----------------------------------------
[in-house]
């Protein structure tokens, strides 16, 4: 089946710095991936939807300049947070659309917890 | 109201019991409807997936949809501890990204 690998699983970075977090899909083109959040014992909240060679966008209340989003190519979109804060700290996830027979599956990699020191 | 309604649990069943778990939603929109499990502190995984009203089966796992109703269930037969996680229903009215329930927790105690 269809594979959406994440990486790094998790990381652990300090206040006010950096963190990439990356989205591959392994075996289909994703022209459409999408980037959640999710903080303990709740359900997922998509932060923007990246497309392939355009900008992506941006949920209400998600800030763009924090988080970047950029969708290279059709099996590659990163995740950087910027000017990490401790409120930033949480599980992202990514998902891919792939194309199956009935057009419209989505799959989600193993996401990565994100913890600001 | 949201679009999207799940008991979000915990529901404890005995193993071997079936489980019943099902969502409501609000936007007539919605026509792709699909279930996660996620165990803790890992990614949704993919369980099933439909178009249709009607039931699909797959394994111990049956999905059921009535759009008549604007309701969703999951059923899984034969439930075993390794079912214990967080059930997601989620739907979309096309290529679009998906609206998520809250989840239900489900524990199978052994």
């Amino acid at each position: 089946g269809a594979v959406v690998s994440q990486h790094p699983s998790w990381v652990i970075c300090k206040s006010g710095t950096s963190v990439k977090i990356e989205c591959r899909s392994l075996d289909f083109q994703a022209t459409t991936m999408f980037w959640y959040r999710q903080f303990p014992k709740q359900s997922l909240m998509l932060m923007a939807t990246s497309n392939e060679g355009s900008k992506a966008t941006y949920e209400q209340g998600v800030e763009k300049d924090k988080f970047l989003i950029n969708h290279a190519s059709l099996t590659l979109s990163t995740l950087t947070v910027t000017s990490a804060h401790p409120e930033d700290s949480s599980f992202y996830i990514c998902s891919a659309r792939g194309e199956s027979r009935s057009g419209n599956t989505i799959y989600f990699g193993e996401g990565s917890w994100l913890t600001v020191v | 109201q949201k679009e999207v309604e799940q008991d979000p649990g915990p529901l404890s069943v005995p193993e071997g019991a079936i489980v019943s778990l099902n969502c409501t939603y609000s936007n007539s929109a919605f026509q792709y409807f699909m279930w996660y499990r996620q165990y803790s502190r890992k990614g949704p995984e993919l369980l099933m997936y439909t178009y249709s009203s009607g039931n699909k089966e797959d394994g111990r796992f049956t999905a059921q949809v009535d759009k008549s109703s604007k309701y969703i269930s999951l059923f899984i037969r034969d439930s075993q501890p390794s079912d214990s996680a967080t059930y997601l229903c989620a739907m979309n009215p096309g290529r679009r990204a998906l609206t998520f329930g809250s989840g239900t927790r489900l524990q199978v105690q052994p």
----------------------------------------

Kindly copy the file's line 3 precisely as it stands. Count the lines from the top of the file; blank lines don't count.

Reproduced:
């Amino acid at each position: 089946g269809a594979v959406v690998s994440q990486h790094p699983s998790w990381v652990i970075c300090k206040s006010g710095t950096s963190v990439k977090i990356e989205c591959r899909s392994l075996d289909f083109q994703a022209t459409t991936m999408f980037w959640y959040r999710q903080f303990p014992k709740q359900s997922l909240m998509l932060m923007a939807t990246s497309n392939e060679g355009s900008k992506a966008t941006y949920e209400q209340g998600v800030e763009k300049d924090k988080f970047l989003i950029n969708h290279a190519s059709l099996t590659l979109s990163t995740l950087t947070v910027t000017s990490a804060h401790p409120e930033d700290s949480s599980f992202y996830i990514c998902s891919a659309r792939g194309e199956s027979r009935s057009g419209n599956t989505i799959y989600f990699g193993e996401g990565s917890w994100l913890t600001v020191v | 109201q949201k679009e999207v309604e799940q008991d979000p649990g915990p529901l404890s069943v005995p193993e071997g019991a079936i489980v019943s778990l099902n969502c409501t939603y609000s936007n007539s929109a919605f026509q792709y409807f699909m279930w996660y499990r996620q165990y803790s502190r890992k990614g949704p995984e993919l369980l099933m997936y439909t178009y249709s009203s009607g039931n699909k089966e797959d394994g111990r796992f049956t999905a059921q949809v009535d759009k008549s109703s604007k309701y969703i269930s999951l059923f899984i037969r034969d439930s075993q501890p390794s079912d214990s996680a967080t059930y997601l229903c989620a739907m979309n009215p096309g290529r679009r990204a998906l609206t998520f329930g809250s989840g239900t927790r489900l524990q199978v105690q052994p």